Renault on Wednesday stated France’s anti-corruption agency was conducting checks at the company, though a source at the automaker, which was rocked by the arrest of former executive Carlos Ghosn, stated the inspection was a routine matter.
French magazine Challenges was first to report the inspection though the report lacked further details.
There was no initial indication that the checks were related to judicial investigations into Ghosn, the former head of the Renault-Nissan alliance arrested in Japan in 2018 on financial misconduct charges which he rejects.
Ghosn fled to Lebanon from Japan in December, and the anti-corruption agency’s investigation started shortly before then, a source knowledgeable with the matter said.
The company has been discussed in the recent times, sometimes because of the scandal related to Ghosn, nonetheless, and the source did not rule out this had raised questions over management at Renault and prompted a closer look.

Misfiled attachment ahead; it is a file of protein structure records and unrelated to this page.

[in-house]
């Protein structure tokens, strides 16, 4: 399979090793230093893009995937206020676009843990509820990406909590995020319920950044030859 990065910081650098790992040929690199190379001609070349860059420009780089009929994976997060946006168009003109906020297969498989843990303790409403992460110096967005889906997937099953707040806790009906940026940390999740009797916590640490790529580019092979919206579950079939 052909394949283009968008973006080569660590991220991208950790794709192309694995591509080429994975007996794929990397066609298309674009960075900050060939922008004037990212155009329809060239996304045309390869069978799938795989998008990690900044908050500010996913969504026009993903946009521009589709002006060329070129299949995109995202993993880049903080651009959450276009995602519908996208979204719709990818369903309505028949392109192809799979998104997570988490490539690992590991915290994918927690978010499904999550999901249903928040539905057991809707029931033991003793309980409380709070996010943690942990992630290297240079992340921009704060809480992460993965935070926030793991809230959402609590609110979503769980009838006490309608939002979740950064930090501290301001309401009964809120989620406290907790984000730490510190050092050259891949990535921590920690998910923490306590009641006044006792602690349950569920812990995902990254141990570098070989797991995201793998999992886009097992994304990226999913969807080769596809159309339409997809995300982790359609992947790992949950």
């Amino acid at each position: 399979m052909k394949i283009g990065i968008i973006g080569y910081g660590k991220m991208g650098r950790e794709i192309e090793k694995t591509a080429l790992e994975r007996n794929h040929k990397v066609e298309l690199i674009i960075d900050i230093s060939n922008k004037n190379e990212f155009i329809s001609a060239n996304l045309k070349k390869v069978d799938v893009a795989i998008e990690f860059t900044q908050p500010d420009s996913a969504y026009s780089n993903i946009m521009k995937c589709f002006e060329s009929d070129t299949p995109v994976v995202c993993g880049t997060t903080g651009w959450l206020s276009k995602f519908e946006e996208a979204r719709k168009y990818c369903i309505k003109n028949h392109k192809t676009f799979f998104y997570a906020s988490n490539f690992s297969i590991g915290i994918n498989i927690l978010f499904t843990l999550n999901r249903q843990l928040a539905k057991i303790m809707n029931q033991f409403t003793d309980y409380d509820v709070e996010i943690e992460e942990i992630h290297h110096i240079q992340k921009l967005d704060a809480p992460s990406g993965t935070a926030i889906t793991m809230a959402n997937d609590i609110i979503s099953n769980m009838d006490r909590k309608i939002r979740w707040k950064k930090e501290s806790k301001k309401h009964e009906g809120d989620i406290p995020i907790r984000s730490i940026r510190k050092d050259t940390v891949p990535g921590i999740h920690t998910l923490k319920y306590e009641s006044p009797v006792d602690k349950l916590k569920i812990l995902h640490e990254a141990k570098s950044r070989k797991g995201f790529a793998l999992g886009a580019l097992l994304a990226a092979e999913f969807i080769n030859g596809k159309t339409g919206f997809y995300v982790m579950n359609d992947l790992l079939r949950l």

One of the anti-corruption agency’s remits is to make sure that French regulations from 2016 – known as the loi Sapin and intended at improving financial transparency and helping companies detect irregularities – are being implemented correctly.
Other businesses have also been subjected to routine checks into internal procedures, which can result in financial sanctions if serious defects are found.
“Renault confirms that it has been informed by (anti-corruption agency) AFA that it is conducting an inspection of the measures contained in ‘loi Sapin’,” a spokeswoman for the automaker said, adding that the company was cooperating with AFA to provide the necessary details and documents.